How can college students keep themselves focused and organized, so they’re in the best position to get the highest grades possible—preferably while studying less than most other people? My recommendation to students is, use the Full Focus Planner.
The Full Focus Planner is a paper planner.
“Paper?” you’re thinking. “Come on, that is so low tech! What next—are you gonna tell us to chisel our appointments and task lists into stone tablets?”
Ha ha ha ha ha.
Don’t laugh at paper planners!
Top productivity gurus like Michael Hyatt are telling us—paper planners are the best. Especially the ones with lots of room to write.
Paper planners are quiet—without beeping distractions and pop-up notifications.
And, because all your notes and thoughts are right there in front of you—in your own handwriting—you don’t have the “out-of-sight-out-of-mind” problems that plague people who try to do their daily planning on electronic calendars.
You can see a short helpful video about the Full Focus Planner here.
Yes, I know Michael Hyatt has gray hair—but don’t let that throw you!
I’ve followed Michael Hyatt for years. He really knows what he’s talking about when it comes to high achievement and cut-to-the-chase, lean productivity.
(You can see me thanking Michael personally in the acknowledgements section on the very last page of my book.)
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Today I’m writing on topic I never, ever thought I would. Could graduating high school with an AA degree in any way do a student more harm than good? My eyes are bugging out just writing that.
Could graduating high school with an AA degree HURT your kid?
For many moms and dads, one of their proudest parenting moments occurs when their 17-year-old walks across the stage at high school graduation with two years of college already completed. An entire two-year AA college degree already sewn up—entirely at state expense. An amazing, stunning achievement! All while dodging the pitfalls of AP classes—and still enjoying a rich, full high school experience.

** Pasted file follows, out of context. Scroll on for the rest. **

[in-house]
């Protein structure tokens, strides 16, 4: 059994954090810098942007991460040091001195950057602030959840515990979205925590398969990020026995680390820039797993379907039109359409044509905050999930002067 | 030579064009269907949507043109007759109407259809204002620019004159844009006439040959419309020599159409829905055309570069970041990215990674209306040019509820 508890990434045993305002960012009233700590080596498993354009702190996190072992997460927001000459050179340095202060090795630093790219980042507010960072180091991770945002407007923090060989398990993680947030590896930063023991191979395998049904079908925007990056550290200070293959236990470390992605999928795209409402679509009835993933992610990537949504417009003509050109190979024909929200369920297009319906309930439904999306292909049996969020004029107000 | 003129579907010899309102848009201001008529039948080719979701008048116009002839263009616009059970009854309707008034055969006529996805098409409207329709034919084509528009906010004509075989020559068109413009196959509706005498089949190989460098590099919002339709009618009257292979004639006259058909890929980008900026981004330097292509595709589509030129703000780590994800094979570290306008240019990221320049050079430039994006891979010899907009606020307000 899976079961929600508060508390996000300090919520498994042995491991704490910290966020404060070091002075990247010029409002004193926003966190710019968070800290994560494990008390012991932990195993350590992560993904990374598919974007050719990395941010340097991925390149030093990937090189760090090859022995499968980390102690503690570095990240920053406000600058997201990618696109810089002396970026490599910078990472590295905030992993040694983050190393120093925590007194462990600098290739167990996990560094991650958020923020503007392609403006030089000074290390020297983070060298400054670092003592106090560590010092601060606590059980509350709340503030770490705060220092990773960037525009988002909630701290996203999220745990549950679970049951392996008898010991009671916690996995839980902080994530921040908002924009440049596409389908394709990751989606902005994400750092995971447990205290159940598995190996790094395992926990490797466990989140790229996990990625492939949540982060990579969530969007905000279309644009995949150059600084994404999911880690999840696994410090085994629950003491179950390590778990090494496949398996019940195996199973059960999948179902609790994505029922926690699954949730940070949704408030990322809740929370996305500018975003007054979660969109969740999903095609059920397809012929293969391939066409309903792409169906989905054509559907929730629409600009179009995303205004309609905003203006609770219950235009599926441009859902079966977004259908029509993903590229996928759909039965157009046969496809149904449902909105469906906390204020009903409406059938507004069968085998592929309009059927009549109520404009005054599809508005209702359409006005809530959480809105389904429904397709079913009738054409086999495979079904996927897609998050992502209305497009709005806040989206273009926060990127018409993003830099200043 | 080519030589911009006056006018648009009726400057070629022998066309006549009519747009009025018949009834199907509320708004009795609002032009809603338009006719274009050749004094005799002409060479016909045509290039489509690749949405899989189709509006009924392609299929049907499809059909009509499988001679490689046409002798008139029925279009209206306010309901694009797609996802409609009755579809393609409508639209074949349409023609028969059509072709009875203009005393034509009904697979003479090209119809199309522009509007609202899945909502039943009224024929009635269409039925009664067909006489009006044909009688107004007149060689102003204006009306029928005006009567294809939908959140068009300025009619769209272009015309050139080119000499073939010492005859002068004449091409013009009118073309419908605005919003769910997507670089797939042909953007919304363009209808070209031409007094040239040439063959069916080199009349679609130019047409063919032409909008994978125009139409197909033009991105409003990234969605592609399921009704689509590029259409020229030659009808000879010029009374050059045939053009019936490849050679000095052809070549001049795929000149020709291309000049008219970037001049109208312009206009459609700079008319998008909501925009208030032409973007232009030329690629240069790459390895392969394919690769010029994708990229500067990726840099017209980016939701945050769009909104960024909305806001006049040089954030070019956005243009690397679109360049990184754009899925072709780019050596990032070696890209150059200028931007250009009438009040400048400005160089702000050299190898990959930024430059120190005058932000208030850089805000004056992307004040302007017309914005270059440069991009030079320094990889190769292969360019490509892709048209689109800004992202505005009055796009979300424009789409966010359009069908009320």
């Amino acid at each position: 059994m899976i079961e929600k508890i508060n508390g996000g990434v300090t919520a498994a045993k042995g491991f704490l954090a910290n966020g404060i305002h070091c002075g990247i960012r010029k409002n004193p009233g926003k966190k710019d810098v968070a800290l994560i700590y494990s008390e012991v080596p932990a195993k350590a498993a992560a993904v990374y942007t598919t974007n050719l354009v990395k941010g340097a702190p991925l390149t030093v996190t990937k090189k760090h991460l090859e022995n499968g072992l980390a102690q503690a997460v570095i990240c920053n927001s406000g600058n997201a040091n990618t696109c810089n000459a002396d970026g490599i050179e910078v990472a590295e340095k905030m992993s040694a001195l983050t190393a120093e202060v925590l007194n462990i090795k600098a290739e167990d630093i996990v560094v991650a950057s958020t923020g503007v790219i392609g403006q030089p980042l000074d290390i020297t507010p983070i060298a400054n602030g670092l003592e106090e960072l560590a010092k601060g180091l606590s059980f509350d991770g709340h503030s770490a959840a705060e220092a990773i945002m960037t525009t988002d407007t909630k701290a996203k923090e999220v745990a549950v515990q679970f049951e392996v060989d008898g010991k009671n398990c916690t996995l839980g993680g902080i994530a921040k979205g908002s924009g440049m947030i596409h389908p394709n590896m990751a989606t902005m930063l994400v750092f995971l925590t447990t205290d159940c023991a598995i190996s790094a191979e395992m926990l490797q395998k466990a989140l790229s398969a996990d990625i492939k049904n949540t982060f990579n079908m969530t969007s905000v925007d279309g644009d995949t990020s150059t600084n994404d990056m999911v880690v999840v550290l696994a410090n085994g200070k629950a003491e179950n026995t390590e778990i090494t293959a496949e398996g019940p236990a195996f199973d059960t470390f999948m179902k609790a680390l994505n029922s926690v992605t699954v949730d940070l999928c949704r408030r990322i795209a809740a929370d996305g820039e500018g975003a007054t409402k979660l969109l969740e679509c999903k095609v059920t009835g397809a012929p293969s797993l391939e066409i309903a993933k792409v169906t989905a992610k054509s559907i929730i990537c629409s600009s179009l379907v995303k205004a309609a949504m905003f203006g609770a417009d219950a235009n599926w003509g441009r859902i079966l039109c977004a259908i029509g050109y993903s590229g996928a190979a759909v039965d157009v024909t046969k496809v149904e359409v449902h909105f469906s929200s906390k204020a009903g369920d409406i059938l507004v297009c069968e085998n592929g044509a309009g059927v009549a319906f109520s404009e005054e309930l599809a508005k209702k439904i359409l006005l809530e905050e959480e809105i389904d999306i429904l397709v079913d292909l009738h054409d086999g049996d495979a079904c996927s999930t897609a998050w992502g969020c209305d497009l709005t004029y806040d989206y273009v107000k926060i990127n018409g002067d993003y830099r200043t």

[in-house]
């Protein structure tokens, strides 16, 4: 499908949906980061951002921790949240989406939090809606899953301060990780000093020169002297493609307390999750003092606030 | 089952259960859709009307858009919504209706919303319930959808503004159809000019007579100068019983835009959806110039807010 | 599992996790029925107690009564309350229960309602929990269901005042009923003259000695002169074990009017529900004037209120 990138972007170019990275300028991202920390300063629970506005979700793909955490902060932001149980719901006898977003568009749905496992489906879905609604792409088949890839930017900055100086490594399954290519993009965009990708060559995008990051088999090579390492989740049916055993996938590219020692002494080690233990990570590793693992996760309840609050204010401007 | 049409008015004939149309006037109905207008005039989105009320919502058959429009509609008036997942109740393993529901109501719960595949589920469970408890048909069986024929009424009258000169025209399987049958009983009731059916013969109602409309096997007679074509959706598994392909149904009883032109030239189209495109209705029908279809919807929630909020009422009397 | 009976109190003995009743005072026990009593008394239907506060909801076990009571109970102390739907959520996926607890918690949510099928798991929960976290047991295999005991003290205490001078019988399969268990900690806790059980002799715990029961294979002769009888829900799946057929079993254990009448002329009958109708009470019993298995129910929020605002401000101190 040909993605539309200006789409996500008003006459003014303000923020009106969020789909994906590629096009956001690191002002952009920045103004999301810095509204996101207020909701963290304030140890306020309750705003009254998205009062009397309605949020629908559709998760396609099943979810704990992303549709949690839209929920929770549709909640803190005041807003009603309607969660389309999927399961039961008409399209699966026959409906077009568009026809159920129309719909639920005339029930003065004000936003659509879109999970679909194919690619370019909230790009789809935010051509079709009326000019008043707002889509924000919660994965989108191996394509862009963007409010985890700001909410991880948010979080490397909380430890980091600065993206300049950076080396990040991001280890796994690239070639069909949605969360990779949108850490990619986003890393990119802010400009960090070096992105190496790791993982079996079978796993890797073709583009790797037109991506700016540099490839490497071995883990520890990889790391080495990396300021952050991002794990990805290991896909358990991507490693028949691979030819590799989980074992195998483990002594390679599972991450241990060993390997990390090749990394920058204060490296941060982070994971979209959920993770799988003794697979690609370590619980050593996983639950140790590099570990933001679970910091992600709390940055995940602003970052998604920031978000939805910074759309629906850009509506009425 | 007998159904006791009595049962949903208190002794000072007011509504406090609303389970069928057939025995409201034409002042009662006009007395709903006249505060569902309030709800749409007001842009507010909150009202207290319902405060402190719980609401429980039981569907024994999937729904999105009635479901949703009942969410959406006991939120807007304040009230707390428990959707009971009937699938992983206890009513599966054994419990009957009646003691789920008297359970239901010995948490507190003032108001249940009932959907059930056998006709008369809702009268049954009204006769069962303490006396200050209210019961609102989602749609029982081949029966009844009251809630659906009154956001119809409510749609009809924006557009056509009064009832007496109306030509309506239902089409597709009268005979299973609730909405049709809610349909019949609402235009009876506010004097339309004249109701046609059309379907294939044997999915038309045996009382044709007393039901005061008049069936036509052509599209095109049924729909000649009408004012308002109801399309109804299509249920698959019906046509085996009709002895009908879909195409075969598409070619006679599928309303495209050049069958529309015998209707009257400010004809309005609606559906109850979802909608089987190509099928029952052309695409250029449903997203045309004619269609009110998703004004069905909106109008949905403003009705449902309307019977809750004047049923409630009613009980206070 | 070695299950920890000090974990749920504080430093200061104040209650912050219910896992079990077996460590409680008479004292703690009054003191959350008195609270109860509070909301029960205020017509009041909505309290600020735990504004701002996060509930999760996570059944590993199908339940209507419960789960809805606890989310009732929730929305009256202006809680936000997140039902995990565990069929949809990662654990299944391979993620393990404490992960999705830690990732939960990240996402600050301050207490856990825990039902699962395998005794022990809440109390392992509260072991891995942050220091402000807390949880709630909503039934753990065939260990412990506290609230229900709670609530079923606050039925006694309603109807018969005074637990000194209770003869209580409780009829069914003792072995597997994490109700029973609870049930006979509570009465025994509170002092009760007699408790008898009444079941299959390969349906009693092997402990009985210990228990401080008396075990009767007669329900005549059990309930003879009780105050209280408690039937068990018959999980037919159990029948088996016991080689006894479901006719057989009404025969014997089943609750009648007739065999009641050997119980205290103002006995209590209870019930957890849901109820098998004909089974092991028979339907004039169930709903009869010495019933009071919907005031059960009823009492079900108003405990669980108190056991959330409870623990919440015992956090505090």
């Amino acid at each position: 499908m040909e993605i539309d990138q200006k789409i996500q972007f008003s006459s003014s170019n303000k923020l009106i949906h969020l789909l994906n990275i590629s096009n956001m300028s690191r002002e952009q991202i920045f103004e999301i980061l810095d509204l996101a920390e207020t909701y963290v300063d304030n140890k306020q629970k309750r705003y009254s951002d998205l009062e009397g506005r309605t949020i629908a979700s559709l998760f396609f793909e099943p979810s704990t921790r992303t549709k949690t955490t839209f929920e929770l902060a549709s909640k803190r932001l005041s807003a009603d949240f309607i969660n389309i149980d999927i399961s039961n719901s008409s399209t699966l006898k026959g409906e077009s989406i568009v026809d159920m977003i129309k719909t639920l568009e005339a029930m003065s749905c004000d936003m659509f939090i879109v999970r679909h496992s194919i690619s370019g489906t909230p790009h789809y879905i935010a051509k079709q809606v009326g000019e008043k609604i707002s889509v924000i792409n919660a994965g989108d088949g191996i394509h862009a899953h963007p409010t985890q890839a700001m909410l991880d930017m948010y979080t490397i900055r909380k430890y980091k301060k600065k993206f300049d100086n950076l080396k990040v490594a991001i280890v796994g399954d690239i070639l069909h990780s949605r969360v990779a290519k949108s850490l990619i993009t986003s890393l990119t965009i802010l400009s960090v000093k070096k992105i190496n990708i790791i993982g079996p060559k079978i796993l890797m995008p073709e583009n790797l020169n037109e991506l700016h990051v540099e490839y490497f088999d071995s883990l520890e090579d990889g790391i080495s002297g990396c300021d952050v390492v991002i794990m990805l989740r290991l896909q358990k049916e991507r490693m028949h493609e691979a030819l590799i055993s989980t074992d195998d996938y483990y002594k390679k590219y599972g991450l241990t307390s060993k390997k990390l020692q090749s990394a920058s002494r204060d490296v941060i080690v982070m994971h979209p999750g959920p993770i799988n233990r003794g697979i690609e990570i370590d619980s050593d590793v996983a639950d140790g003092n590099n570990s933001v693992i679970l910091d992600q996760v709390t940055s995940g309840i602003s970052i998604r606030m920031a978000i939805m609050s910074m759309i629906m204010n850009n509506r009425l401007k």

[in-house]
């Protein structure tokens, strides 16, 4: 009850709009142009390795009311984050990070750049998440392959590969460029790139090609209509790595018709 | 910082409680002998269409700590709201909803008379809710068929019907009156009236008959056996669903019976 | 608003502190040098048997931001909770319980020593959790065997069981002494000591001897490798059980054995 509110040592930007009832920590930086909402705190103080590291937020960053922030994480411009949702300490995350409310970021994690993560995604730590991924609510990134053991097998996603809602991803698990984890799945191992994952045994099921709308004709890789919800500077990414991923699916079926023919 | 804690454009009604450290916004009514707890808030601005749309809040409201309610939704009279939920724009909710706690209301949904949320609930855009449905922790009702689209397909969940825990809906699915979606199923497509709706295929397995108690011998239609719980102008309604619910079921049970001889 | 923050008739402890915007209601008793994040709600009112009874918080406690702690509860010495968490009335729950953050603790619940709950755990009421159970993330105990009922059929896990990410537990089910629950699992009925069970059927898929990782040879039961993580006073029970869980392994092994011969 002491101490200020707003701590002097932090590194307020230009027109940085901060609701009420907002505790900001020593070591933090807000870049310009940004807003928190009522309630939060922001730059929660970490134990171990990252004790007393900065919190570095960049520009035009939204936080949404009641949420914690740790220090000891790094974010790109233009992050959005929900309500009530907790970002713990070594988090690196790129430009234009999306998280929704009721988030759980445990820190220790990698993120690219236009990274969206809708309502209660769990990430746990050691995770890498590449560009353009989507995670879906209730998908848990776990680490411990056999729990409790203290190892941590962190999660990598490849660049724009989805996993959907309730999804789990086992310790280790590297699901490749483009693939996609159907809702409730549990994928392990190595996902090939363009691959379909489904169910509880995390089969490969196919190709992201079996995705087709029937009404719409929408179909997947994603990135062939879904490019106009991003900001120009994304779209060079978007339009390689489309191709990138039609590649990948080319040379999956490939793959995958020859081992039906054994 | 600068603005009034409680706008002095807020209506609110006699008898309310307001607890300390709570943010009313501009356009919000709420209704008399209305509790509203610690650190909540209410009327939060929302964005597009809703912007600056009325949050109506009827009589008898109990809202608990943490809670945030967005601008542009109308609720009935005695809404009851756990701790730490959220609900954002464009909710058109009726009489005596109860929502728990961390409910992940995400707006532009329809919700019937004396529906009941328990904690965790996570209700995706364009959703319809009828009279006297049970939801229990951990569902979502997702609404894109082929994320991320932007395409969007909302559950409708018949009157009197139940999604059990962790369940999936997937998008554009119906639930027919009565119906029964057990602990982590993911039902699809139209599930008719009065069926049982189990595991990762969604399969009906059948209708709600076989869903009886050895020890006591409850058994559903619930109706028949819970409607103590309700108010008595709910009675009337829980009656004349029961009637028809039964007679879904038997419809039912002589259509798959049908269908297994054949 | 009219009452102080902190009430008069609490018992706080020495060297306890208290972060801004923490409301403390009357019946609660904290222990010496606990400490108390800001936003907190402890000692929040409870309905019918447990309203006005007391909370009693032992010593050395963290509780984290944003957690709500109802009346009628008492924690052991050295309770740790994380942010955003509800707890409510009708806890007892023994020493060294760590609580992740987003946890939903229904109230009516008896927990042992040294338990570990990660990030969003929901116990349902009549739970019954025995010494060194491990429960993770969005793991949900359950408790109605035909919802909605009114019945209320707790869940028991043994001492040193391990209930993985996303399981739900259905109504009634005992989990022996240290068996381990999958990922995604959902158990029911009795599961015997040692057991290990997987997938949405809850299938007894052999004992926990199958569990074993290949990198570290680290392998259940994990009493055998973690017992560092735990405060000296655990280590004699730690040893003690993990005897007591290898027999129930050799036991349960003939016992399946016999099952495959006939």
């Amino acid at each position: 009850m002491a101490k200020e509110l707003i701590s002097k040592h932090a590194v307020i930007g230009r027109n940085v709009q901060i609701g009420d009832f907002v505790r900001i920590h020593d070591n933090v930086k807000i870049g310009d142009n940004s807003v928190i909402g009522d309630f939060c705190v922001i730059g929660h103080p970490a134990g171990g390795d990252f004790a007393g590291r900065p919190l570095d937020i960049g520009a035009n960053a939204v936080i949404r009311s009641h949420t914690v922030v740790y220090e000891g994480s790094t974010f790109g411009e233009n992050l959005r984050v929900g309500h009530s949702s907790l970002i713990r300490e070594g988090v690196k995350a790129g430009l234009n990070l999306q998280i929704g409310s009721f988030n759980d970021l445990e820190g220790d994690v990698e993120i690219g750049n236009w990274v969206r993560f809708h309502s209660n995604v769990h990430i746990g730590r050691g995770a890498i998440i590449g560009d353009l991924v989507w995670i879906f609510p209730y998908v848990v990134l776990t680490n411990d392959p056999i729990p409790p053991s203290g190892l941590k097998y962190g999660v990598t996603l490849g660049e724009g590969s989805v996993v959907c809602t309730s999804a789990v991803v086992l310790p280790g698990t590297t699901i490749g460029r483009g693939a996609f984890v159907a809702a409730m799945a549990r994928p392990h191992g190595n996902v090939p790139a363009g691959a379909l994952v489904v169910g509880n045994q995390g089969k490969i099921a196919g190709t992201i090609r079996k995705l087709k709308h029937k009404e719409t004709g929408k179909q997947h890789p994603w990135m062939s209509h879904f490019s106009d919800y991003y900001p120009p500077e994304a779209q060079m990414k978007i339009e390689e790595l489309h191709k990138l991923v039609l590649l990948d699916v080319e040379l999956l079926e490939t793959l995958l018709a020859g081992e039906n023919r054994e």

Parents who get to experience this proud moment get tingly with excitement thinking of their child confidently diving into third year college courses at age 18, finishing college with a bachelor’s degree at age 20, slashing college bills by half, and having extra years of life before age 22 to tour Europe, volunteer, or start piling up real world work experience that rockets their careers far ahead of their peers. (Making them stellar candidates for grad school or medical school, I might add—if that ever becomes a goal.)
Other parents aren’t so sure.
“Might graduating high school with an AA degree keep my child out of the Ivy League?”
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You’ve heard that your local community college can save you thousands on college bills due to lower tuition costs. But could community college hurt your kid’s future career prospects? What if your daughter wants to get a master’s degree some day? Or a Ph.D.? Will having community college on her transcript hurt her chances of being admitted to grad school? To medical school?
Here’s your answer. Nearly 20% of those who earned master’s degrees in 2016-2017 started out in community college. Fully 21.5% of doctoral-research degree earners in health and clinical sciences started out in community colleges just like the one down the street from your house.
These full-color graphs created by the NSC Research Center tell the story.
In my own work with law, medical, business, and grad school applicants at GetIntoMedSchool.com, I’ve never once seen community college hurt a student’s chances of being admitted to even very highly competitive grad school programs. One top 20 med school told me, “Oh, we are fine with students taking first year Biology and Chemistry in community college. A lot of times, they actually learn more there.”
Read on to learn how your child can get through community college at the lowest possible cost.
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